The downside is that a two-post lift is heavier, bulkier, and takes longer to set up and dismantle. While a smaller portable car lift like the QuickJack can be set up in 60 seconds, MaxJax™ takes about 15 minutes. However, if your needs demand a little extra headroom, this type of portable car lift might work for you. You can fold this portable car lift up and stow it away rather neatly, which makes it ideal for a temporary workspace.

Traditional car jack/jack stand

Many car owners recognize that a small, lightweight car jack can be an essential roadside tool. Any poor soul with a busted tire, flagging people down off the side of the road, is likely repeating one question, “Do you have a jack?”

The basic design concept hasn’t changed much over time, but new jack models from companies like Craftsman™ are introduced regularly to the market. Additionally, car jacks and jack stands can be purchased at any number of large convenience stores (like Sears™) or commercial auto shops. They aren’t fancy, but when used properly, they can get the job done. One major downside is that this “old school” car lift method will take you longer to set up and take down, whereas a portable car lift like QuickJack can be set up in about a minute.

Still, jacks and stands have long been a staple for DIY’ers doing simple repairs and maintenance, such as oil changes or brake pads. Jacks usually cost under $100, and jack stands are highly recommended as an added measure of safety. Never, ever skimp on safety. Obviously, while portable car lifts like the QuickJack can fit easily into the truck of most cars and truck beds, car jacks and stands take up the least amount of space. While this option fits most any budget, if you rely on car jacks and jack stands for your auto repair, make sure you take every available measure to ensure your jack and stand can handle your car weight. They’re all rated differently. It might be a good idea to invest in multiple jacks and stands when operating underneath a motor vehicle, as you can never be too safe.

Parking lift

While not functionally the same as the other portable car lift options on this list, it’s important to know what parking lifts are and what they are not. Parking lifts are not the same as four-post lifts, although both lift types engage the wheels when raising your vehicle (as opposed to the frame on collapsible and two-post lifts). Also unlike all aforementioned lift types, parking lifts do not offer undercarriage access, as they are built to be raised parking platforms, not maintenance tools. Think of it as an extra parking space in your garage.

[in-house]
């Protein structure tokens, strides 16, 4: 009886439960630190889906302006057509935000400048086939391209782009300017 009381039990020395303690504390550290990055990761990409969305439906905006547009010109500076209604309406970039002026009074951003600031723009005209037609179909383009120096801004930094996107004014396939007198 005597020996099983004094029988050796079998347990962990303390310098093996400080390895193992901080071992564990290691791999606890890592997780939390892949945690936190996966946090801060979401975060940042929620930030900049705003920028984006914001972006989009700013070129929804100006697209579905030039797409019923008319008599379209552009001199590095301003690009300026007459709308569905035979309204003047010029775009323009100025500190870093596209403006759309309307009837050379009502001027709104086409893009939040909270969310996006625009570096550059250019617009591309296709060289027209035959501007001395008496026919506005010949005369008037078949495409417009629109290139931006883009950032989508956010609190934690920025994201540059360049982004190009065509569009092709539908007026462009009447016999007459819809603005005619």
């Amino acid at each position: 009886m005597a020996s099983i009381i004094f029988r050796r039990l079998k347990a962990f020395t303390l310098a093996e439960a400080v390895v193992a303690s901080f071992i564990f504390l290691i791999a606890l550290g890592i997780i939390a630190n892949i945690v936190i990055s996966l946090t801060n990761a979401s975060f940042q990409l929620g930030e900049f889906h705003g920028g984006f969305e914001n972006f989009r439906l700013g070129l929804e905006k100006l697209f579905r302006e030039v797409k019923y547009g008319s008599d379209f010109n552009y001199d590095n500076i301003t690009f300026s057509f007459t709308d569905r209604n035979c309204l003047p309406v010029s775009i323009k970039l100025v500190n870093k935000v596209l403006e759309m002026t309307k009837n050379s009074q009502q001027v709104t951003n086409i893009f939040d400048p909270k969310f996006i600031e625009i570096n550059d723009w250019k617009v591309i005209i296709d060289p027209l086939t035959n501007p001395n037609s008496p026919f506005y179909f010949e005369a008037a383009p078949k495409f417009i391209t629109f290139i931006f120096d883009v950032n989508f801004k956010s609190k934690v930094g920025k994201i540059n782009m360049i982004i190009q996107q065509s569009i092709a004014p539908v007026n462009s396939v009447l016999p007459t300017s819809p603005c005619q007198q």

The benefit of such a device, however, is that they are more compact and less expensive than four-post lifts. If you simply need more vertical parking space in your garage, and you know your available headspace, there is probably a parking lift available to suit your needs.

Editor’s note: This post was updated on 4/13/2017. The latest fail test video was added, as well as information about QuickJack for auto detailing.

Is QuickJack safe to use without a jack stand?

Two jack standsWhen the QuickJack Portable Car Lift is used according to our instructions (vehicle frame’s lifting points properly engaged, weight capacity not exceeded, etc.) the lift is safer and more stable than any jack stand on the market. In fact, QuickJack has been awarded EC-Type Examination Certificate. Safety systems, strength-of-design, manufacturing quality and electrical compliance are just a few things that these third-part testing laboratories investigate rigorously before awarding certification.

If you compare our safety standards to those of other portable car lifts, you’ll find that QuickJack leads the industry in both safety and quality. We’re proud of that.